Managing harvester fires focus at Cummins workshop

WORKSHOP: Harvester fire specialist Ben White will headline the workshops, providing advice to growers on steps they can take to avoid harvester fires. Picture: Melissa Powell
WORKSHOP: Harvester fire specialist Ben White will headline the workshops, providing advice to growers on steps they can take to avoid harvester fires. Picture: Melissa Powell

Preparation to avoid harvester fires will be the focus of a series of Grains Research and Development Corporation (GRDC) technical workshops next month, including at Cummins.

The workshops will address a wide range of topics to ensure growers are prepared for the serious threat harvester fires pose, even after dry growing seasons.

Harvester fire specialist Ben White will headline the workshops, providing advice on steps growers can take to avoid harvester fires, including harvesting hygiene, equipment maintenance and harvester modifications.

“Unfortunately, a low yielding season doesn’t mean growers won’t see harvester fires, and the worst thing would be for growers to get complacent and put themselves in danger.”

Mr White recommended all growers develop a harvester fire plan as a critical part of harvest preparations.

“The potential losses from a fire are enormous. Harvester fires can burn through entire crops, farms, neighbourhoods and communities, causing infrastructure losses, serious burns or even result in fatalities,” he said.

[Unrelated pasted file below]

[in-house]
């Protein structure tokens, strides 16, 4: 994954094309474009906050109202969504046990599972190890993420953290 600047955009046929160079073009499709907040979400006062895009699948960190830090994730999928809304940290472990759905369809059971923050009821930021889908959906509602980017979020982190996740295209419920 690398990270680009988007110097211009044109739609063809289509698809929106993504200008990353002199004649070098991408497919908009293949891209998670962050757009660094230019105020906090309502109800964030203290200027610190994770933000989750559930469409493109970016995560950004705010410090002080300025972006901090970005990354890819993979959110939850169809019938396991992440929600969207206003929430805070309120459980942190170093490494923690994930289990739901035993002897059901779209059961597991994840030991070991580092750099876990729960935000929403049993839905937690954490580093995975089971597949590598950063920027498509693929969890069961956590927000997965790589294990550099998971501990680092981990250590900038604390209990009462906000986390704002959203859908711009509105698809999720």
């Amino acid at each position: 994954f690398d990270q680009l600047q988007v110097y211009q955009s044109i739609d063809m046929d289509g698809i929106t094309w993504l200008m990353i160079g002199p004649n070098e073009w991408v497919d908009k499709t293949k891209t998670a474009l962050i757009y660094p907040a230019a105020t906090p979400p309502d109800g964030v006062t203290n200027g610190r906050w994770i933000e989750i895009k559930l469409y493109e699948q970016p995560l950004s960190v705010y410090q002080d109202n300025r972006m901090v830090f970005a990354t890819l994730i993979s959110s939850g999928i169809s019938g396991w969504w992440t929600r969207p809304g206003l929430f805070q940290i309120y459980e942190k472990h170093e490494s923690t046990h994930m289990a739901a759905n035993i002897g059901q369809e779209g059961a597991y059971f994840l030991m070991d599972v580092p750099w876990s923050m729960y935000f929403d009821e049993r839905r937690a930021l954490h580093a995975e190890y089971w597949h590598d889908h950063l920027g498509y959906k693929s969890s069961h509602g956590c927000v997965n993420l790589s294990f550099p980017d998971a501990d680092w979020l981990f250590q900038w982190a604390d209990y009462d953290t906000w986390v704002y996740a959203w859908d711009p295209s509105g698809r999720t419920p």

“With that on the line, every grower should have a plan, which is discussed with their whole team, on how to reduce the risk and respond to harvester fires.”

About 7 per cent of harvesters start a fire each year, in a range of crop types including cereals and pulses.

Representatives from the the Country Fire Service, Grain Producers SA and the GRDC will share information on fire danger indexes, grain harvesting guidelines, fighting fires, and communication during a fire.

Workshop facilitator Belinda Cay said there was more to harvester fire preparedness than just preventing fires.

Ms Cay understands the devastation of fire, having lost her home in the 2015 Pinery fire, and will discuss her strategies for coping along with Eyre Peninsula grower Steve Whillas, who was burnt out in the 2005 Wangary fire.

“The mental impact of fire is more significant than most people realise, so the workshops will cover coping and handling stress after a fire,” Ms Cay said.

Landmark’s Kris Nelson will also help growers assess their insurance coverage and maintain appropriate record-keeping for insurance coverage after a fire, and growers who have experience with harvester fires will share their stories.

The workshop will take place at the Cummins Bowling Club on Friday, October 5, from 9am to 2pm.

Visit www.agcommunicators.com.au/events for more details.

Enquiries can be directed to Rebecca Barr at AgCommunicators via rebecca.barr@agcommunicators.com.au or 0402 788 526.